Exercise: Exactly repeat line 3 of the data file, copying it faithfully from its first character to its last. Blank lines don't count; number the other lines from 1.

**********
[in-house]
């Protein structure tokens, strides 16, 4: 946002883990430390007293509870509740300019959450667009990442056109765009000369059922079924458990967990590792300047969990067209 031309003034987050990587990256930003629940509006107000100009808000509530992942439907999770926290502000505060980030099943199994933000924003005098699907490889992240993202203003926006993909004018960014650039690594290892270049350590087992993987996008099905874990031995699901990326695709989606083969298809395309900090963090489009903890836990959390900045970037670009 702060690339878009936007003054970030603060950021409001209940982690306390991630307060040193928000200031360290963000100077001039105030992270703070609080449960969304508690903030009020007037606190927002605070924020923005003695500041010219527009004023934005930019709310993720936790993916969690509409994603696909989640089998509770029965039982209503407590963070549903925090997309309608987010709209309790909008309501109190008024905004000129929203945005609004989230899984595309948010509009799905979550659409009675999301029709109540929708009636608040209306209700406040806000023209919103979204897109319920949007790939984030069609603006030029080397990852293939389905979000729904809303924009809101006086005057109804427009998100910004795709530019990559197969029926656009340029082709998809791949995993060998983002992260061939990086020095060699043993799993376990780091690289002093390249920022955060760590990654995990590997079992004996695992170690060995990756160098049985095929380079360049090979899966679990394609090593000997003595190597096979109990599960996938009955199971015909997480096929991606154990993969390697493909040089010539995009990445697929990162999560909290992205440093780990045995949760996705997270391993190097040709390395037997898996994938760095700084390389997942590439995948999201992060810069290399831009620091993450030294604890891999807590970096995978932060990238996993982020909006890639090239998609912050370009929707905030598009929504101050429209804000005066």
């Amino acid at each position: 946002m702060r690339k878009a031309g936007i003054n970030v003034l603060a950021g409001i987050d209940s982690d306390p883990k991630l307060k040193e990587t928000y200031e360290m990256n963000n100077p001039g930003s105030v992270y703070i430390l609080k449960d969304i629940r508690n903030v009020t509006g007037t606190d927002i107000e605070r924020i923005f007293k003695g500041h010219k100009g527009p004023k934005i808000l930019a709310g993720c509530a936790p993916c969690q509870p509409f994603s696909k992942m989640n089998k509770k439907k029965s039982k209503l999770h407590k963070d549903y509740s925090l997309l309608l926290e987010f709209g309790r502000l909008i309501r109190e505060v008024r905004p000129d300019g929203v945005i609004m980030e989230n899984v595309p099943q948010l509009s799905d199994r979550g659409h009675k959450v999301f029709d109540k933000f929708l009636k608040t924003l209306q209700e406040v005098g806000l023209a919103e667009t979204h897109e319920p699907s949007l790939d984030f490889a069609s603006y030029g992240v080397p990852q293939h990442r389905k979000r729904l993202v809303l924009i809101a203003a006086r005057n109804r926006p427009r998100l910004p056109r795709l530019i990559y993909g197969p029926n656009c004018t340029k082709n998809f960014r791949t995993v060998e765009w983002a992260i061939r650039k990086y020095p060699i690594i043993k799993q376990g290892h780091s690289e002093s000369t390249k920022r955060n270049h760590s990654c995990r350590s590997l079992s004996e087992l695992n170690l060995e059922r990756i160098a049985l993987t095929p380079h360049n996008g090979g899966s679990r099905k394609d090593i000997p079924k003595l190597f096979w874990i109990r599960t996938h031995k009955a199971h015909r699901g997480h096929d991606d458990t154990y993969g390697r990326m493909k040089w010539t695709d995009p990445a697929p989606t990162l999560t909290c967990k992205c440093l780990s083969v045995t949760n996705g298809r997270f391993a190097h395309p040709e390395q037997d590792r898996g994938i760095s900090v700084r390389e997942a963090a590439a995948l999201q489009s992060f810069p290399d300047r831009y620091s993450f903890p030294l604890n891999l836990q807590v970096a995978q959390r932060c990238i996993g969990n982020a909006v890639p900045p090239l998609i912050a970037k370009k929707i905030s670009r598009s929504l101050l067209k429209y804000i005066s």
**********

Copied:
């Amino acid at each position: 946002m702060r690339k878009a031309g936007i003054n970030v003034l603060a950021g409001i987050d209940s982690d306390p883990k991630l307060k040193e990587t928000y200031e360290m990256n963000n100077p001039g930003s105030v992270y703070i430390l609080k449960d969304i629940r508690n903030v009020t509006g007037t606190d927002i107000e605070r924020i923005f007293k003695g500041h010219k100009g527009p004023k934005i808000l930019a709310g993720c509530a936790p993916c969690q509870p509409f994603s696909k992942m989640n089998k509770k439907k029965s039982k209503l999770h407590k963070d549903y509740s925090l997309l309608l926290e987010f709209g309790r502000l909008i309501r109190e505060v008024r905004p000129d300019g929203v945005i609004m980030e989230n899984v595309p099943q948010l509009s799905d199994r979550g659409h009675k959450v999301f029709d109540k933000f929708l009636k608040t924003l209306q209700e406040v005098g806000l023209a919103e667009t979204h897109e319920p699907s949007l790939d984030f490889a069609s603006y030029g992240v080397p990852q293939h990442r389905k979000r729904l993202v809303l924009i809101a203003a006086r005057n109804r926006p427009r998100l910004p056109r795709l530019i990559y993909g197969p029926n656009c004018t340029k082709n998809f960014r791949t995993v060998e765009w983002a992260i061939r650039k990086y020095p060699i690594i043993k799993q376990g290892h780091s690289e002093s000369t390249k920022r955060n270049h760590s990654c995990r350590s590997l079992s004996e087992l695992n170690l060995e059922r990756i160098a049985l993987t095929p380079h360049n996008g090979g899966s679990r099905k394609d090593i000997p079924k003595l190597f096979w874990i109990r599960t996938h031995k009955a199971h015909r699901g997480h096929d991606d458990t154990y993969g390697r990326m493909k040089w010539t695709d995009p990445a697929p989606t990162l999560t909290c967990k992205c440093l780990s083969v045995t949760n996705g298809r997270f391993a190097h395309p040709e390395q037997d590792r898996g994938i760095s900090v700084r390389e997942a963090a590439a995948l999201q489009s992060f810069p290399d300047r831009y620091s993450f903890p030294l604890n891999l836990q807590v970096a995978q959390r932060c990238i996993g969990n982020a909006v890639p900045p090239l998609i912050a970037k370009k929707i905030s670009r598009s929504l101050l067209k429209y804000i005066s």